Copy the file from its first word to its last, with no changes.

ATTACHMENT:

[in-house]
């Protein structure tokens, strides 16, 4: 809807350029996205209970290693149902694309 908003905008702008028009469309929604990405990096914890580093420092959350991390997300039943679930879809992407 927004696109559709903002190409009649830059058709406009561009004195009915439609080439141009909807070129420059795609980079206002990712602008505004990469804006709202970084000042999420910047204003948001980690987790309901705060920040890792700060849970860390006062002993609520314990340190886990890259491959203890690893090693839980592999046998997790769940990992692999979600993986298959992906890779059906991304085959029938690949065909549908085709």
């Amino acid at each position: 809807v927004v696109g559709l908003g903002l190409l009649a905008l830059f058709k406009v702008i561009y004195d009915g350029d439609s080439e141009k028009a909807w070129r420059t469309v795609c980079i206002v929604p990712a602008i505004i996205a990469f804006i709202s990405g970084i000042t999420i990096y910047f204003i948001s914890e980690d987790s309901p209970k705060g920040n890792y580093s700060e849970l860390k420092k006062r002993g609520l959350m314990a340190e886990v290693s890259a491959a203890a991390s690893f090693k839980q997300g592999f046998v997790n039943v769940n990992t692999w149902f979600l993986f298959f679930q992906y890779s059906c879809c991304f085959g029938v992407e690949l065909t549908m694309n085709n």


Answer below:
[in-house]
């Protein structure tokens, strides 16, 4: 809807350029996205209970290693149902694309 908003905008702008028009469309929604990405990096914890580093420092959350991390997300039943679930879809992407 927004696109559709903002190409009649830059058709406009561009004195009915439609080439141009909807070129420059795609980079206002990712602008505004990469804006709202970084000042999420910047204003948001980690987790309901705060920040890792700060849970860390006062002993609520314990340190886990890259491959203890690893090693839980592999046998997790769940990992692999979600993986298959992906890779059906991304085959029938690949065909549908085709």
């Amino acid at each position: 809807v927004v696109g559709l908003g903002l190409l009649a905008l830059f058709k406009v702008i561009y004195d009915g350029d439609s080439e141009k028009a909807w070129r420059t469309v795609c980079i206002v929604p990712a602008i505004i996205a990469f804006i709202s990405g970084i000042t999420i990096y910047f204003i948001s914890e980690d987790s309901p209970k705060g920040n890792y580093s700060e849970l860390k420092k006062r002993g609520l959350m314990a340190e886990v290693s890259a491959a203890a991390s690893f090693k839980q997300g592999f046998v997790n039943v769940n990992t692999w149902f979600l993986f298959f679930q992906y890779s059906c879809c991304f085959g029938v992407e690949l065909t549908m694309n085709n």